Fighter aircraft will soon get AI pilots. But they will be wingmen, not squadron leaders
Classic dogfights, in which two pilots match wits and machines to shoot down their opponent with well-aimed gunfire, are a thing of the past. Guided missiles have seen to that, and the last recorded instance of such duelling was 32 years ago, near the end of the Iran-Iraq war, when an Iranian F-4 Phantom took out an Iraqi Su-22 with its 20mm cannon.
But memory lingers, and dogfighting, even of the simulated sort in which the laws of physics are substituted by equations running inside a computer, is reckoned a good test of the aptitude of a pilot in training. And that is also true when the pilot in question is, itself, a computer program. So, when America's Defence Advanced Research Projects Agency (DARPA), an adventurous arm of the Pentagon, considered the future of air-to-air combat and the role of artificial intelligence (AI) within that future, it began with basics that Manfred von Richthofen himself might have approved of.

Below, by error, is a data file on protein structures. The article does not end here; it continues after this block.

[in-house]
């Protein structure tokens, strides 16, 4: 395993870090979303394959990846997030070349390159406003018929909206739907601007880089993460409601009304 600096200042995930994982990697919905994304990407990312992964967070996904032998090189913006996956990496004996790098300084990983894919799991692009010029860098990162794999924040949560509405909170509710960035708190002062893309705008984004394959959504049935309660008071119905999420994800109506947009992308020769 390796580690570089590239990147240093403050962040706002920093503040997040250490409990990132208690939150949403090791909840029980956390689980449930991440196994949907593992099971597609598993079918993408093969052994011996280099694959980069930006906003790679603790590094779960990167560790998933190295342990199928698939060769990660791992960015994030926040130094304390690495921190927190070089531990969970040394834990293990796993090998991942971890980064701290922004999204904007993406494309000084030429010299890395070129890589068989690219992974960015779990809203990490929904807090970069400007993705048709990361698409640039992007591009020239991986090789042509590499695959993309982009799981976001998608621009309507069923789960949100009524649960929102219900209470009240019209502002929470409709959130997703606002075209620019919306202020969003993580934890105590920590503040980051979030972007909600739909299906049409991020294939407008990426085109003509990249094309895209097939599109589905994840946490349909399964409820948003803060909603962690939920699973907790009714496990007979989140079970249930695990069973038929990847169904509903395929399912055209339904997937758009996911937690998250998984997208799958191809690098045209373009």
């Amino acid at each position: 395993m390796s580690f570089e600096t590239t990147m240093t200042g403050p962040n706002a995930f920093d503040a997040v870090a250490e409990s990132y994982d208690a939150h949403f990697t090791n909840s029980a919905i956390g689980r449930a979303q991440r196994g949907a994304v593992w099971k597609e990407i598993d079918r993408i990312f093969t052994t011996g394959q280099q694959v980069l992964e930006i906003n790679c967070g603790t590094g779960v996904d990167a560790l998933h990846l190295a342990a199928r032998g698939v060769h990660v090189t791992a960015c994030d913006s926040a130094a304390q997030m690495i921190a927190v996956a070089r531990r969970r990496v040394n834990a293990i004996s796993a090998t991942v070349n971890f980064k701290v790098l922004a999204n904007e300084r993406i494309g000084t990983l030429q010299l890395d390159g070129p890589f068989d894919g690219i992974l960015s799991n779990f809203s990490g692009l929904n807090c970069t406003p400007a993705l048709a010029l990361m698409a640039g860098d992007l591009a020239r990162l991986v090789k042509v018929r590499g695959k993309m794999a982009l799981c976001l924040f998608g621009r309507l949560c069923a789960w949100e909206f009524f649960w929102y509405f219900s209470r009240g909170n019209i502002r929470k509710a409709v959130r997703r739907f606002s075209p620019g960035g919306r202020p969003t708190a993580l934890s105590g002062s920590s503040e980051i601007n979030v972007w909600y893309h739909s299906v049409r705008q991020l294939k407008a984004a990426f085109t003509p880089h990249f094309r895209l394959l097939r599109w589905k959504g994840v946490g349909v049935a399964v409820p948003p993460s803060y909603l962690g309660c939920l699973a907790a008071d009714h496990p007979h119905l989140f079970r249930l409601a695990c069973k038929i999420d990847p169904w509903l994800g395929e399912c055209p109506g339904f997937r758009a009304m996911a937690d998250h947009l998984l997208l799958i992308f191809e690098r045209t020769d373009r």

In August eight teams, representing firms ranging from large defence contractors to tiny startups, gathered virtually under the auspices of the Johns Hopkins Applied Physics Laboratory (APL) in Laurel, Maryland, for the three-day final of DARPA's AlphaDogfight trials. Each had developed algorithms to control a virtual F-16 in simulated dogfights. First, these were to be pitted against each other. Then the winner took on a human being.
Dropping the pilot?
"When I got started", says Colonel Dan Javorsek, who leads DARPA's work in this area, "there was quite a bit of scepticism of whether the ai algorithms would be up to the task." In fact, they were. The winner, created by Heron Systems, a small firm in the confusingly named town of California, Maryland, first swept aside its seven digital rivals and then scored a thumping victory against the human, a pilot from America's air force, in five games out of five.